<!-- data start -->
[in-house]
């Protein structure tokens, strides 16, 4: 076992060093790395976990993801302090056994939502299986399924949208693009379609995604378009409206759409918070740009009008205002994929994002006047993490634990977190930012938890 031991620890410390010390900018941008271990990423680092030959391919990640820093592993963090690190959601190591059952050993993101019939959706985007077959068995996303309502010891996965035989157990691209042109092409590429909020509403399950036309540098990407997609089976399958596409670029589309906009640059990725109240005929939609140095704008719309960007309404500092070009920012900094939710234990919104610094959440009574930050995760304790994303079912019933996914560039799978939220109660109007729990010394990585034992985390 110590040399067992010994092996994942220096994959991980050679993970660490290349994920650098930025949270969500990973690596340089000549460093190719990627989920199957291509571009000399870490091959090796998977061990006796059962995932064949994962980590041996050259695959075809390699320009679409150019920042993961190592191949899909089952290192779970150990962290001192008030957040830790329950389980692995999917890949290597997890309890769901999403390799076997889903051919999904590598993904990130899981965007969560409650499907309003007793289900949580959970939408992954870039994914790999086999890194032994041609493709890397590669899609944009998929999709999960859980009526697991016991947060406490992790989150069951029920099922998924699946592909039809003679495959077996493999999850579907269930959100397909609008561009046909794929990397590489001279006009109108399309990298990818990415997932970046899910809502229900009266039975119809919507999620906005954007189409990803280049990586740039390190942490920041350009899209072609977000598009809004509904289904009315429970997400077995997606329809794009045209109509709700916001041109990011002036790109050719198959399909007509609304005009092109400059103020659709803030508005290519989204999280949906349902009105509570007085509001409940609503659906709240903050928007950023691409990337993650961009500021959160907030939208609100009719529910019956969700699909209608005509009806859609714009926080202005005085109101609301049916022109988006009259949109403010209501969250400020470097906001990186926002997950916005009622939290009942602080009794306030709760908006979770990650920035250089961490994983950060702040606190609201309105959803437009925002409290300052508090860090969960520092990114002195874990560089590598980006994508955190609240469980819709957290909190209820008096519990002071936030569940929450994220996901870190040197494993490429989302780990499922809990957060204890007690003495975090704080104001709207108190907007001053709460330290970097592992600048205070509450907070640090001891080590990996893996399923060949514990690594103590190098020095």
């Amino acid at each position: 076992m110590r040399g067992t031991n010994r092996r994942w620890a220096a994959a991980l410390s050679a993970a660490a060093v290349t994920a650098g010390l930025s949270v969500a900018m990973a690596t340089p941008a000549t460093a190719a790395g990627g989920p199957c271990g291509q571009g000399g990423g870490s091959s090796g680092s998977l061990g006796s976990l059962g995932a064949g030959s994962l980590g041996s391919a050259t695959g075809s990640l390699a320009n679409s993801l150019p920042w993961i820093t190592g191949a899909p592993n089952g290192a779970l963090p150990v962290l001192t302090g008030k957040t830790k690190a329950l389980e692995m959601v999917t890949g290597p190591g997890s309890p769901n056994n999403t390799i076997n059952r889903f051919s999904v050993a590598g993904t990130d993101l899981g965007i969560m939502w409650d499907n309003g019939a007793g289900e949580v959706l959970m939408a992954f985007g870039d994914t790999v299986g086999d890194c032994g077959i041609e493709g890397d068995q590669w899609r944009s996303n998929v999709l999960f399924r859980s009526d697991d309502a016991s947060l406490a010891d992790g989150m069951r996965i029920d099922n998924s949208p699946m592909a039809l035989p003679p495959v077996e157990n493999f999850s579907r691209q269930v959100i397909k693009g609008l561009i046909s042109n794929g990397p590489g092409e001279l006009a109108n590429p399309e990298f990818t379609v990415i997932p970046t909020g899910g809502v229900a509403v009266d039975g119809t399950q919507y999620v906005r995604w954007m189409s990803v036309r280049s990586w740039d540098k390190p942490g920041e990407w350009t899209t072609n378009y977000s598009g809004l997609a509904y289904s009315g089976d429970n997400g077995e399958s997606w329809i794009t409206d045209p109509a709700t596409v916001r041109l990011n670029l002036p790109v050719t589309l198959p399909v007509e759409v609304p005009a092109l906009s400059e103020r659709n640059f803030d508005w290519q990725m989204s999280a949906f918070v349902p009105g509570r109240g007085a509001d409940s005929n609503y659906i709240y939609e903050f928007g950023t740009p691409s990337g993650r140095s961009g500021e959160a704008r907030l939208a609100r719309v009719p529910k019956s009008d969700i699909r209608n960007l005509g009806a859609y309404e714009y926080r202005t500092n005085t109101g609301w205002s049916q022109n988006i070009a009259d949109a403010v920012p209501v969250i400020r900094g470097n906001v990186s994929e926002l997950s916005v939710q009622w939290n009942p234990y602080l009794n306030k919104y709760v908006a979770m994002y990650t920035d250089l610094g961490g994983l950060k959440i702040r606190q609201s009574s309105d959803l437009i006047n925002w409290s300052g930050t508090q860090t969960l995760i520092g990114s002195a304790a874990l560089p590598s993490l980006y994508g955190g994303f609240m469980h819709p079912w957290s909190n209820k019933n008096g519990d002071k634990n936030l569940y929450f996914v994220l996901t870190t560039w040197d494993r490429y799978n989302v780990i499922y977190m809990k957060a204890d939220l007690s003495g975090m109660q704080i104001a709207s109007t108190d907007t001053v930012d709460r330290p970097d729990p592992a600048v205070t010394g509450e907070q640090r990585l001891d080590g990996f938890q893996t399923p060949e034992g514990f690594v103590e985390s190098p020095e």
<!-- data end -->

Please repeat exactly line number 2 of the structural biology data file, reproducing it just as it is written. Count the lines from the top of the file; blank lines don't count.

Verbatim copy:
């Protein structure tokens, strides 16, 4: 076992060093790395976990993801302090056994939502299986399924949208693009379609995604378009409206759409918070740009009008205002994929994002006047993490634990977190930012938890 031991620890410390010390900018941008271990990423680092030959391919990640820093592993963090690190959601190591059952050993993101019939959706985007077959068995996303309502010891996965035989157990691209042109092409590429909020509403399950036309540098990407997609089976399958596409670029589309906009640059990725109240005929939609140095704008719309960007309404500092070009920012900094939710234990919104610094959440009574930050995760304790994303079912019933996914560039799978939220109660109007729990010394990585034992985390 110590040399067992010994092996994942220096994959991980050679993970660490290349994920650098930025949270969500990973690596340089000549460093190719990627989920199957291509571009000399870490091959090796998977061990006796059962995932064949994962980590041996050259695959075809390699320009679409150019920042993961190592191949899909089952290192779970150990962290001192008030957040830790329950389980692995999917890949290597997890309890769901999403390799076997889903051919999904590598993904990130899981965007969560409650499907309003007793289900949580959970939408992954870039994914790999086999890194032994041609493709890397590669899609944009998929999709999960859980009526697991016991947060406490992790989150069951029920099922998924699946592909039809003679495959077996493999999850579907269930959100397909609008561009046909794929990397590489001279006009109108399309990298990818990415997932970046899910809502229900009266039975119809919507999620906005954007189409990803280049990586740039390190942490920041350009899209072609977000598009809004509904289904009315429970997400077995997606329809794009045209109509709700916001041109990011002036790109050719198959399909007509609304005009092109400059103020659709803030508005290519989204999280949906349902009105509570007085509001409940609503659906709240903050928007950023691409990337993650961009500021959160907030939208609100009719529910019956969700699909209608005509009806859609714009926080202005005085109101609301049916022109988006009259949109403010209501969250400020470097906001990186926002997950916005009622939290009942602080009794306030709760908006979770990650920035250089961490994983950060702040606190609201309105959803437009925002409290300052508090860090969960520092990114002195874990560089590598980006994508955190609240469980819709957290909190209820008096519990002071936030569940929450994220996901870190040197494993490429989302780990499922809990957060204890007690003495975090704080104001709207108190907007001053709460330290970097592992600048205070509450907070640090001891080590990996893996399923060949514990690594103590190098020095």